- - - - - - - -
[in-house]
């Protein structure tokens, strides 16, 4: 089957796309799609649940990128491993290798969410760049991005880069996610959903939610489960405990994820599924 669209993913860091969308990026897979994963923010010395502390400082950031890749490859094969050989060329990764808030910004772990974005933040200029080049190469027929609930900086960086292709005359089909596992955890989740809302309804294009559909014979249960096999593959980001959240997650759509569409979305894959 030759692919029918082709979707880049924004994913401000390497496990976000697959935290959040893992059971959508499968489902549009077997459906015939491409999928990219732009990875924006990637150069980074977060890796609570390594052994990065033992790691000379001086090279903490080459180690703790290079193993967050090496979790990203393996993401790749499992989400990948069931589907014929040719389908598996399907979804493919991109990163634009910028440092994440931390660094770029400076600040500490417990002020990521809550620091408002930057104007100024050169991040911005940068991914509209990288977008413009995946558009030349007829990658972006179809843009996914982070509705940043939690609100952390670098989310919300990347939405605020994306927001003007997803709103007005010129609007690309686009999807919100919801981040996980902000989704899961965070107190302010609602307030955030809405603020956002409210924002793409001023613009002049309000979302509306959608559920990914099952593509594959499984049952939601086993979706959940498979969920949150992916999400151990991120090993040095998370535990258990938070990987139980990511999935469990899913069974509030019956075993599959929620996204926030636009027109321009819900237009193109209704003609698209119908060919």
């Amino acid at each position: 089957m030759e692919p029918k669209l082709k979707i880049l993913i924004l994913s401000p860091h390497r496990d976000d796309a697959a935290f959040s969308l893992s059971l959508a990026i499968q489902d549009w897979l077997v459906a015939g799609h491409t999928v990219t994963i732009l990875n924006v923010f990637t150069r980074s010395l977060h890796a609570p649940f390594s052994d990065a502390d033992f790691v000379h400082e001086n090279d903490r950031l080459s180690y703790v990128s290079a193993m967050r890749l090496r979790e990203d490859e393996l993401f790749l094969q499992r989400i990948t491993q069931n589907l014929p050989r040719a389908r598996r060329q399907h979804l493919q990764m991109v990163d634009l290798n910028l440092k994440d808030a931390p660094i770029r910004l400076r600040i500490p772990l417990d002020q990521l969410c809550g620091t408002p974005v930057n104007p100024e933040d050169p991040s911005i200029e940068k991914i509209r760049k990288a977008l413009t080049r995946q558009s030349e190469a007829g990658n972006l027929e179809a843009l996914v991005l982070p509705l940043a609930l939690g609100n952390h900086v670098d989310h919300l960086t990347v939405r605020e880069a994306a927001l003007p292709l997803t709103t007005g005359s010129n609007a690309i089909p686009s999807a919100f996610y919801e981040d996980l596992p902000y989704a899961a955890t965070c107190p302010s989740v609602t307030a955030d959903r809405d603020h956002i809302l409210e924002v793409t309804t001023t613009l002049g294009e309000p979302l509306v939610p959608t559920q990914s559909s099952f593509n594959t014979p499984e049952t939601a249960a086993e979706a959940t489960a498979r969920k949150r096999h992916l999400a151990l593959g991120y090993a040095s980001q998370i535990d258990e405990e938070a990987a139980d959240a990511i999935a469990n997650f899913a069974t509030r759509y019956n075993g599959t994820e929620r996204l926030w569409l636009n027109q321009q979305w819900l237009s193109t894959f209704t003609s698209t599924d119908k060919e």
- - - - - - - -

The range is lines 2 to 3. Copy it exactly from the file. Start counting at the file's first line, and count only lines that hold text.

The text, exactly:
């Protein structure tokens, strides 16, 4: 089957796309799609649940990128491993290798969410760049991005880069996610959903939610489960405990994820599924 669209993913860091969308990026897979994963923010010395502390400082950031890749490859094969050989060329990764808030910004772990974005933040200029080049190469027929609930900086960086292709005359089909596992955890989740809302309804294009559909014979249960096999593959980001959240997650759509569409979305894959 030759692919029918082709979707880049924004994913401000390497496990976000697959935290959040893992059971959508499968489902549009077997459906015939491409999928990219732009990875924006990637150069980074977060890796609570390594052994990065033992790691000379001086090279903490080459180690703790290079193993967050090496979790990203393996993401790749499992989400990948069931589907014929040719389908598996399907979804493919991109990163634009910028440092994440931390660094770029400076600040500490417990002020990521809550620091408002930057104007100024050169991040911005940068991914509209990288977008413009995946558009030349007829990658972006179809843009996914982070509705940043939690609100952390670098989310919300990347939405605020994306927001003007997803709103007005010129609007690309686009999807919100919801981040996980902000989704899961965070107190302010609602307030955030809405603020956002409210924002793409001023613009002049309000979302509306959608559920990914099952593509594959499984049952939601086993979706959940498979969920949150992916999400151990991120090993040095998370535990258990938070990987139980990511999935469990899913069974509030019956075993599959929620996204926030636009027109321009819900237009193109209704003609698209119908060919």
């Amino acid at each position: 089957m030759e692919p029918k669209l082709k979707i880049l993913i924004l994913s401000p860091h390497r496990d976000d796309a697959a935290f959040s969308l893992s059971l959508a990026i499968q489902d549009w897979l077997v459906a015939g799609h491409t999928v990219t994963i732009l990875n924006v923010f990637t150069r980074s010395l977060h890796a609570p649940f390594s052994d990065a502390d033992f790691v000379h400082e001086n090279d903490r950031l080459s180690y703790v990128s290079a193993m967050r890749l090496r979790e990203d490859e393996l993401f790749l094969q499992r989400i990948t491993q069931n589907l014929p050989r040719a389908r598996r060329q399907h979804l493919q990764m991109v990163d634009l290798n910028l440092k994440d808030a931390p660094i770029r910004l400076r600040i500490p772990l417990d002020q990521l969410c809550g620091t408002p974005v930057n104007p100024e933040d050169p991040s911005i200029e940068k991914i509209r760049k990288a977008l413009t080049r995946q558009s030349e190469a007829g990658n972006l027929e179809a843009l996914v991005l982070p509705l940043a609930l939690g609100n952390h900086v670098d989310h919300l960086t990347v939405r605020e880069a994306a927001l003007p292709l997803t709103t007005g005359s010129n609007a690309i089909p686009s999807a919100f996610y919801e981040d996980l596992p902000y989704a899961a955890t965070c107190p302010s989740v609602t307030a955030d959903r809405d603020h956002i809302l409210e924002v793409t309804t001023t613009l002049g294009e309000p979302l509306v939610p959608t559920q990914s559909s099952f593509n594959t014979p499984e049952t939601a249960a086993e979706a959940t489960a498979r969920k949150r096999h992916l999400a151990l593959g991120y090993a040095s980001q998370i535990d258990e405990e938070a990987a139980d959240a990511i999935a469990n997650f899913a069974t509030r759509y019956n075993g599959t994820e929620r996204l926030w569409l636009n027109q321009q979305w819900l237009s193109t894959f209704t003609s698209t599924d119908k060919e």